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Posts Tagged ‘walking with children’

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It’s New Year’s Eve and am in the UK with the kids. Time for a lovely stroll with our extended English family today around the headland at Clevedon, near Bristol in the UK. After the cold, icy snow of the Christmas week while we were further north, the mild seaside weather (7C) today was practically tropical. Poets Walk starts from the seawall and takes you up, around and on top of the headland, with (murky – well, it is the middle of winter, after all!) views across the Bristol Channel and wider views across the mudflats and mouth of the River Yeo, which has the highest tidal fall in the UK. The walk back through the woodlands takes you under pretty arbours with cheeky little robins hopping about. It’s a great and interesting short walk to do with kids.

Poets Walk, Clevedon, UK

Poets Walk, Clevedon, UK

The bonus about almost any short walk in the UK, is that it invariably ends up at a cosy pub, and being New Year’s mulled cider was the order of the day. Not a bad way to see in the new year!

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Old mineral springs well, Clifton Springs beach

It’s now officially autumn, and officially my favourite time of the year to walk – Victoria usually has wonderfully stable weather in March and April – cool nights, crisp mornings, warm but not too hot days and crystal blue skies. With my book due at the end of this month though, I am having to hunker down at home to write, map and organise my photos.  However, on Sunday, the weather was just too good, so I used the excuse of researching a walk variation for the Clifton Springs walk, to drag my son and his friend out.  The added incentive was hiring a boat from Mike at Clifton Springs Boat Harbour and motoring up and down the coast along the dramatic sea cliffs.  Afterwards, we walked along to The Dell, a sunken picnic ground beneath the cliffs, accessible only by steep stairs or the beach at low tide.  From there you can wander along the beach to explore the remains of what was once a popular mineral springs and spa complex.  In the late 1800’s, people traveled by ferry from Melbourne to take in the waters and purchase water from the bottling plant.  Today, you can see old wells, remnants of the curvy thick glass bottles, and most interestingly, the springs themselves, which still bubble up along the beach and seep out through rock pools and the sand. A terrific short walk for families which you could round off with a paddle in the shallow waters and a picnic and ball games at The Dell.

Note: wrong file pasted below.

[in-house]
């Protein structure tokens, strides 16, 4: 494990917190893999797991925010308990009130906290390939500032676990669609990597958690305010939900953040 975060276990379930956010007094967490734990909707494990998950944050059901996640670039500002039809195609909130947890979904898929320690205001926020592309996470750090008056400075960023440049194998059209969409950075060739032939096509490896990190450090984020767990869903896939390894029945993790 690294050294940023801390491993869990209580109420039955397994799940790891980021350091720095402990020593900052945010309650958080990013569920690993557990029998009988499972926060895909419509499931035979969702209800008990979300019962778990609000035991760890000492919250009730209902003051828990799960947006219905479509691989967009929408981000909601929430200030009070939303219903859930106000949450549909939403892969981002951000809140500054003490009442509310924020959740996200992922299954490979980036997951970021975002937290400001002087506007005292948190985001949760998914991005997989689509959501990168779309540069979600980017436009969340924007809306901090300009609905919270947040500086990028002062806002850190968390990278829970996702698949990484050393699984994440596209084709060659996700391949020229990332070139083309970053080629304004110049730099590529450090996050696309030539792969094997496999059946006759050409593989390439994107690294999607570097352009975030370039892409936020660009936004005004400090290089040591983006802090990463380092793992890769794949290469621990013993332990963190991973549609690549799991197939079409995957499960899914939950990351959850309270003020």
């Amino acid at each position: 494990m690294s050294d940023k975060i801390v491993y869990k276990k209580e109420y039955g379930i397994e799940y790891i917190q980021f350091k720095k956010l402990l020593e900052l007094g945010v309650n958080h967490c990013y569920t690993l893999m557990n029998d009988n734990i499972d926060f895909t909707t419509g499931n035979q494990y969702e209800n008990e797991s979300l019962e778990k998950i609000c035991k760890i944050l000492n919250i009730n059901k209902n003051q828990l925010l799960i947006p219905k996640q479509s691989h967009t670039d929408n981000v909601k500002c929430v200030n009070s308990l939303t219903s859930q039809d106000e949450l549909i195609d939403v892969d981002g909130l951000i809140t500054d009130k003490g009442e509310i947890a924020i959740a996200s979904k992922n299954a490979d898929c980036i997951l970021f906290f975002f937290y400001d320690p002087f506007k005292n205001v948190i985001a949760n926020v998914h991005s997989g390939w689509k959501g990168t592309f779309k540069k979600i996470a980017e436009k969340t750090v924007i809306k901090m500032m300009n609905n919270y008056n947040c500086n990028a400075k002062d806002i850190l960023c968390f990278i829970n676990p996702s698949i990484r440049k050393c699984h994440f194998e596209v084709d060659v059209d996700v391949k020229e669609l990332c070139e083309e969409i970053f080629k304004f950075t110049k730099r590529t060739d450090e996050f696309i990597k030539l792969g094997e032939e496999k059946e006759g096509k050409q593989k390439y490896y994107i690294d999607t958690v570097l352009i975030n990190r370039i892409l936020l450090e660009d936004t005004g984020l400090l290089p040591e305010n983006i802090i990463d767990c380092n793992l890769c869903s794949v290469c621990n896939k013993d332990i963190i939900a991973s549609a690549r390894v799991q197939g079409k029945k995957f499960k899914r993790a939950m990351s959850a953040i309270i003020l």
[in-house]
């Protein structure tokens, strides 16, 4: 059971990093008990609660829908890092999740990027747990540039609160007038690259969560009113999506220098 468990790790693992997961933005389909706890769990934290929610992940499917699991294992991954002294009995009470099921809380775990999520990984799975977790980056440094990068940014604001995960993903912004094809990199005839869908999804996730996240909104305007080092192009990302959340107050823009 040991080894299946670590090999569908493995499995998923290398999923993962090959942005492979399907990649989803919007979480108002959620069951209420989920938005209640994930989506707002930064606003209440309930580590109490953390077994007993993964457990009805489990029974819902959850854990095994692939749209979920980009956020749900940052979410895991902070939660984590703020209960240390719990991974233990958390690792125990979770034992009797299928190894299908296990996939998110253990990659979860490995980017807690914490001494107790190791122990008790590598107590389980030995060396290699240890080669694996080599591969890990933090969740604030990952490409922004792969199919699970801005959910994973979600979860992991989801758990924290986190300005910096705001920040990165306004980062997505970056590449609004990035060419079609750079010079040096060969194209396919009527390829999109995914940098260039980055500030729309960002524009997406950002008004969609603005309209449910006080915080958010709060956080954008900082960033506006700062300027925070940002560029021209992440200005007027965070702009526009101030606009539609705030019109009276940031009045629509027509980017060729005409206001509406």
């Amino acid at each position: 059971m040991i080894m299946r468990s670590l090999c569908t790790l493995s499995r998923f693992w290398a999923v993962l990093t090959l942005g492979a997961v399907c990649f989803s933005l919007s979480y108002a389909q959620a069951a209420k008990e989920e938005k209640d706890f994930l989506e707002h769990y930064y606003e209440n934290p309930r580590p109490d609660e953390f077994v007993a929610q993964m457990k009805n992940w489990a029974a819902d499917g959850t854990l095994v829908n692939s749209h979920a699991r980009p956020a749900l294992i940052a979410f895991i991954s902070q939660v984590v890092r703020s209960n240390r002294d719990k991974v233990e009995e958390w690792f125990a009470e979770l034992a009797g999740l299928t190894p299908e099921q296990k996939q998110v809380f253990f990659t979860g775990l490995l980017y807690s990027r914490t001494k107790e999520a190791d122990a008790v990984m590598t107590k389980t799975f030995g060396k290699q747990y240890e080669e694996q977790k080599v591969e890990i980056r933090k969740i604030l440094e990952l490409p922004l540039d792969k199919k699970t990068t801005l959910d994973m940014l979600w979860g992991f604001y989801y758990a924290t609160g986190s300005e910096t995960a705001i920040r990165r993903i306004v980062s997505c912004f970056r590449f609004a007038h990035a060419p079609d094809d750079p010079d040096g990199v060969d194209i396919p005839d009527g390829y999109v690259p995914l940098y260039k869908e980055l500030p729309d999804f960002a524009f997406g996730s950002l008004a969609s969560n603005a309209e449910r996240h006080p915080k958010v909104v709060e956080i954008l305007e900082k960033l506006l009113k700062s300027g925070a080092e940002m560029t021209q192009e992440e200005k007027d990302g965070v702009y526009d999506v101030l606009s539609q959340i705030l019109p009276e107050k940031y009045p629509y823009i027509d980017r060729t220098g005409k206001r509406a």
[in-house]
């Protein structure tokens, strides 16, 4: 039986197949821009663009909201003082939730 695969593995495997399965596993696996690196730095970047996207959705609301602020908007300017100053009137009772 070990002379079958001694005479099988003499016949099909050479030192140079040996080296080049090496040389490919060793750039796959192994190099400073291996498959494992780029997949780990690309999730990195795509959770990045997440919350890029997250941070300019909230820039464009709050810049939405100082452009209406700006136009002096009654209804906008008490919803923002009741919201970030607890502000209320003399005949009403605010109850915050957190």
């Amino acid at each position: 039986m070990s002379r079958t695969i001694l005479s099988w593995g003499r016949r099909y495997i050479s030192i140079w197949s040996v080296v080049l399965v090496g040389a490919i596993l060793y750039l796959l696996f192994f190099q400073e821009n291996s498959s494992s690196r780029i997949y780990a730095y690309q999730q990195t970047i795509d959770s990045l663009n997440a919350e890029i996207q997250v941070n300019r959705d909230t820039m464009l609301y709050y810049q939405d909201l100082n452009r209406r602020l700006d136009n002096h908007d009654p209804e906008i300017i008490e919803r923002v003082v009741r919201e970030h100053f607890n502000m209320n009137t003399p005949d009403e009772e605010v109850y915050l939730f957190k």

Mineral springs bubbling into rock pools at Clifton Springs beach

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Well, while we are in post production with Melbourne’s Best Bush, Bay & City Walks, I am getting itchy feet, so have just started out on the next Walks Guidebook, which will cover Greater Geelong, the Bellarine and Great Ocean Road area.  It’s pretty chilly here this winter, but when the days are clear it makes for really beautiful walking.  We had a wonderful wander at Edwards Point, near St Leonard’s township, last weekend, venturing out into the remote-feeling saltmarshes of Swan Bay.  Yesterday, the kids and I took in Serendip Sanctuary, at the base of the You Yangs, which is just swarming with birdlife, include huge flocks of magpie geese, and pairs of cape barren geese, making the most of the lush, full wetlands and billabongs.  There were also some impressively immobile tawny frogmouths, feathers all plumped up against the cold.  Australia’s native wildlife is making the most of the bountiful seasons after the last decade of drought and the kangaroos and wallabies were looking very well fed and content, as they literally bounced around the carpark!  The Serendip Sanctuary is a wonderfully interesting and easy day out for families and international visitors keen to acquaint themselves with Australia’s birds and animals.

Edwards Point Sanctuary saltmarshes, Swan Bay

Wetlands at Serendip Sanctuary, near Lara

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